2. No tactile QWERTY keyboard I type at a decent speed on a regular keyboard and I know that speed will be drastically reduced on a mobile device, but I just can’t imagine how the virtual keyboard will work on the iPhone.  Apple says it takes a week or so to get the hang of it and then you’ll be typing at a productive speed, but I’m not so sure.  I type fast by not looking at the keys and can “feel” when I hit the wrong key and I don’t think that will translate well to the iPhone.  I have no doubt that the virtual keyboard will be really nice compared to using the standard phone keypad for text entry, but I don’t think it’ll be quite as good as a Treo/Blackberry type keyboard.  Maybe I’m under-estimating Apple here, but from the blogs I’ve seen where people tried to use the iPhone, I don’t think I’m too far off.  I’m sure this won’t be a huge issue for people that just want to send quick text messages, but if you’re like me and want the ability to respond to e-mails or post to a blog etc., then this may be an issue.

  3. Closed API and no SDK I realize most people don’t care about this at all, but as a software developer, I see this is quite a big issue.  Apple has said that third-party applications will be allowed on the phone as widgets (meaning HTML/JavaScript code that runs inside of Safari in the case of the iPhone).  It’s possible that Apple will expose key parts of the iPhone’s OS through javascript, but I haven’t heard anyone mention it yet.  To me, this means that you’ll have a powerful UNIX-based phone that really doesn’t do anything more than show pretty web widgets unless Apple decides to create more “real” applications for the phone.  Just seems like a waste of hardware too have so much potential trapped inside there with no way to access it – but maybe the widget interface will turn out better than anyone can imagine.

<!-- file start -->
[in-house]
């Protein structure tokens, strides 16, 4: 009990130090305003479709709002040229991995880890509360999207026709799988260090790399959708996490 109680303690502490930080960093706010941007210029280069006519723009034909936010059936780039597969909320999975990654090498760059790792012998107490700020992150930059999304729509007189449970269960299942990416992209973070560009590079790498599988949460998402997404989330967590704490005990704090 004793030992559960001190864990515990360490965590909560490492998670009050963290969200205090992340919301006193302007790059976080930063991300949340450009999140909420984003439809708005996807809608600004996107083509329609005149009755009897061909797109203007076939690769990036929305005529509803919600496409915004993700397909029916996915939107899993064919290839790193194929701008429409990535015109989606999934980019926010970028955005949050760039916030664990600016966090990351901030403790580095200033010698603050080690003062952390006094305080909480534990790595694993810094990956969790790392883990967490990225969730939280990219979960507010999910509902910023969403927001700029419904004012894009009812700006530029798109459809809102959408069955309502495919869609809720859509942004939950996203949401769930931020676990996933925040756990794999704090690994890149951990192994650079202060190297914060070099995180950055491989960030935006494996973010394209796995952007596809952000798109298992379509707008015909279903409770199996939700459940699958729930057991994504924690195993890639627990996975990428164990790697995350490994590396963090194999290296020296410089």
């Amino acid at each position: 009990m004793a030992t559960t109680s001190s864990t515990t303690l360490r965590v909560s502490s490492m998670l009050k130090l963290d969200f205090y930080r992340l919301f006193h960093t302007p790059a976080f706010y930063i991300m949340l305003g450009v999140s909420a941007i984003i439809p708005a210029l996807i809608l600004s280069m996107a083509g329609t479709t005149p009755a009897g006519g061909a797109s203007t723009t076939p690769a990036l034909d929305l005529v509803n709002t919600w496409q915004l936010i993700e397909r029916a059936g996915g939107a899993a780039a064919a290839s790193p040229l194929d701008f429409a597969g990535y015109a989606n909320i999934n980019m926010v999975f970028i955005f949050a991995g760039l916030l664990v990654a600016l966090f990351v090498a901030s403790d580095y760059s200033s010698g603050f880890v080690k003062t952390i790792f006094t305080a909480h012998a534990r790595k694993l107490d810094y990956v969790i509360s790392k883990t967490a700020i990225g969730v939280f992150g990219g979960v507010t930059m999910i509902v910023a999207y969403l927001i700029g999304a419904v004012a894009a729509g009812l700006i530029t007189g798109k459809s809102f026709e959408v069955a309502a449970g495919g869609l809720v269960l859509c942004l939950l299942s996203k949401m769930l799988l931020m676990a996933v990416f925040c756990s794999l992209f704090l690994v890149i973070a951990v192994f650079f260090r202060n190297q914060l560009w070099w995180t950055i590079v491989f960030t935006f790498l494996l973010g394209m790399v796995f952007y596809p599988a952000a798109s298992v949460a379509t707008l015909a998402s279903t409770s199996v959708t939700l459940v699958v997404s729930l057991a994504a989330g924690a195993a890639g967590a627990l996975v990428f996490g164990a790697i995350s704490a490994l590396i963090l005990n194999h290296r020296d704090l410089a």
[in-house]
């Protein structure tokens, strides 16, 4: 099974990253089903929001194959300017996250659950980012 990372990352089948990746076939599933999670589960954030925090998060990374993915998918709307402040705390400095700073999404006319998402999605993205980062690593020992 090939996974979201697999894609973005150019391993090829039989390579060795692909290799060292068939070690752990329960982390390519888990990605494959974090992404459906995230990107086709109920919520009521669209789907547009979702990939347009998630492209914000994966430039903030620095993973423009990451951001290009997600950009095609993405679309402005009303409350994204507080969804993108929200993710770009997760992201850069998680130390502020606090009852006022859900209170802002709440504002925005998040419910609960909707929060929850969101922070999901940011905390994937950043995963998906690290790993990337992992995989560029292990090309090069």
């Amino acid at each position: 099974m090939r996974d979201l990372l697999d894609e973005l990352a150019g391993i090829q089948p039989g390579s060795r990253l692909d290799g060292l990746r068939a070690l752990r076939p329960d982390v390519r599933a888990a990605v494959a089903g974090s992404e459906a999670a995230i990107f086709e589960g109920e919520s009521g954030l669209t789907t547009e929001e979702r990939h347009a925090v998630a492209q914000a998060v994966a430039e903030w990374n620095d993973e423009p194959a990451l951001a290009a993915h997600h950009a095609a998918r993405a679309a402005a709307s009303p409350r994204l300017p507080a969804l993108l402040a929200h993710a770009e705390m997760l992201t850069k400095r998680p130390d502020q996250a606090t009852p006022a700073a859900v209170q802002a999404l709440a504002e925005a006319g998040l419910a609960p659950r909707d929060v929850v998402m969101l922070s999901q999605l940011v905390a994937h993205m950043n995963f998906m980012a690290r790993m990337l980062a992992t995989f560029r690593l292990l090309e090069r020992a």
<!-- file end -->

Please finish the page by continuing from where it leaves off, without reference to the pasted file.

Fantastic Four: Rise of the Silver Surfer

So I went to see the new Fantastic Four movie – I hadn’t planned on seeing it since I wasn’t terribly thrilled with the first one.  I never read the comics, but I do know some of the FF storyline somehow (a cartoon maybe?  can’t remember…).  Anyway, a friend said he saw some reviews that said the movie was pretty good – so I decided to tag along.

The first hour or so wasn’t all that great.  It was almost entertaining, but not quite.  I think the little bit of the silver surfer story that I did know ruined this part for me – they spend so long trying to figure out what is going on that it just gets plain boring (not to mention the fact that it never really goes into detail about what IS going on…).  I would say this part of the movie was a little worse than Part 1.

The second half (more specifically, the last 20 or so minutes) was where the good stuff can be found.  I actually liked end quite a bit – much better than the first movie.  I won’t go into any details or anything, but it was entertaining.  I don’t know that it made up for the entire $8.50 I spent to see the movie, but it certainly helped.

If you’re a FF fan, then maybe you’ll love the movie.  If you’ve seen the other movies out right now, then might as well see this one too.  If you’re looking for the most entertainment bang for your buck, well, this probably isn’t the film for you.